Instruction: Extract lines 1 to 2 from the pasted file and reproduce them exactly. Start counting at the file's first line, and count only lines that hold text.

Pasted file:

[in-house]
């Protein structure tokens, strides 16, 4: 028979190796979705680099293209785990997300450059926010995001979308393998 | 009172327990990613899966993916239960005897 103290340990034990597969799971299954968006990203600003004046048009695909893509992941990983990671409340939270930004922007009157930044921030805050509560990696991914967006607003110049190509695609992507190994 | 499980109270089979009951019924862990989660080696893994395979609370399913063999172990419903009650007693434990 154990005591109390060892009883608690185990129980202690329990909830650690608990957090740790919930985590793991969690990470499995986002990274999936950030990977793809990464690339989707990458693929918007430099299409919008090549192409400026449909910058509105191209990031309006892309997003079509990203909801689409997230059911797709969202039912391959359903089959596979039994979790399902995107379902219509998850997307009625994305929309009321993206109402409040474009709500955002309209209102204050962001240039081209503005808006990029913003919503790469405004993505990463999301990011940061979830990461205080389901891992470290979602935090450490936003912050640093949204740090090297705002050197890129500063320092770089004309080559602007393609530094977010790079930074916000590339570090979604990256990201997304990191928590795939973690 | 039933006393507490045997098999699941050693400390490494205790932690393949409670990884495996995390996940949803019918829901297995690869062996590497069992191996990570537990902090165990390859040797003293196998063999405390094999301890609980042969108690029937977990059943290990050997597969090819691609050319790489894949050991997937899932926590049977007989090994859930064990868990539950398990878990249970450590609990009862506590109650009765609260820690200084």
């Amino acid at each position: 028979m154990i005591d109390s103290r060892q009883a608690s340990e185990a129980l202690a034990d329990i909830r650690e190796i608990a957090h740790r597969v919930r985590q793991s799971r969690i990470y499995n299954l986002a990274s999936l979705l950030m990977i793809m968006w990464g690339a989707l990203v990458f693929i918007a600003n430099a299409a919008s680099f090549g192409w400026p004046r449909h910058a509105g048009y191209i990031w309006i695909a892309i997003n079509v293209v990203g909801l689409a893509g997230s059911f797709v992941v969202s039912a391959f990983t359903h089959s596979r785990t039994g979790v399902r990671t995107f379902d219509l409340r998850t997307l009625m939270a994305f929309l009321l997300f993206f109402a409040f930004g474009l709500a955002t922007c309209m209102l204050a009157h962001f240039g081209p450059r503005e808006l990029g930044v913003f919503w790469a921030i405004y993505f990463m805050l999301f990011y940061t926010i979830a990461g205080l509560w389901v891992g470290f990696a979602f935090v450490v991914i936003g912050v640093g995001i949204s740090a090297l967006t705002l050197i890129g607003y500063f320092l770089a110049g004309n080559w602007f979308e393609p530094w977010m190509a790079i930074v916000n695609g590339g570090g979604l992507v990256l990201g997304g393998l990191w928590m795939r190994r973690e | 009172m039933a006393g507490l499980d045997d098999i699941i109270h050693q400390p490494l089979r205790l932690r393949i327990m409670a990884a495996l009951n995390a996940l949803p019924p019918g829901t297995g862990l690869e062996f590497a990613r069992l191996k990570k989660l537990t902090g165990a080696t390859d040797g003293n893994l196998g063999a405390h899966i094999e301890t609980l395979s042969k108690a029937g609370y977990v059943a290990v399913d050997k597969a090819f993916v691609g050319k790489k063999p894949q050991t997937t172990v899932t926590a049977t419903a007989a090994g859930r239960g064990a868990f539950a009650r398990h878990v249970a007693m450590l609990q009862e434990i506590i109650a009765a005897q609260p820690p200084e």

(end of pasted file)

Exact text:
[in-house]
């Protein structure tokens, strides 16, 4: 028979190796979705680099293209785990997300450059926010995001979308393998 | 009172327990990613899966993916239960005897 103290340990034990597969799971299954968006990203600003004046048009695909893509992941990983990671409340939270930004922007009157930044921030805050509560990696991914967006607003110049190509695609992507190994 | 499980109270089979009951019924862990989660080696893994395979609370399913063999172990419903009650007693434990 154990005591109390060892009883608690185990129980202690329990909830650690608990957090740790919930985590793991969690990470499995986002990274999936950030990977793809990464690339989707990458693929918007430099299409919008090549192409400026449909910058509105191209990031309006892309997003079509990203909801689409997230059911797709969202039912391959359903089959596979039994979790399902995107379902219509998850997307009625994305929309009321993206109402409040474009709500955002309209209102204050962001240039081209503005808006990029913003919503790469405004993505990463999301990011940061979830990461205080389901891992470290979602935090450490936003912050640093949204740090090297705002050197890129500063320092770089004309080559602007393609530094977010790079930074916000590339570090979604990256990201997304990191928590795939973690 | 039933006393507490045997098999699941050693400390490494205790932690393949409670990884495996995390996940949803019918829901297995690869062996590497069992191996990570537990902090165990390859040797003293196998063999405390094999301890609980042969108690029937977990059943290990050997597969090819691609050319790489894949050991997937899932926590049977007989090994859930064990868990539950398990878990249970450590609990009862506590109650009765609260820690200084």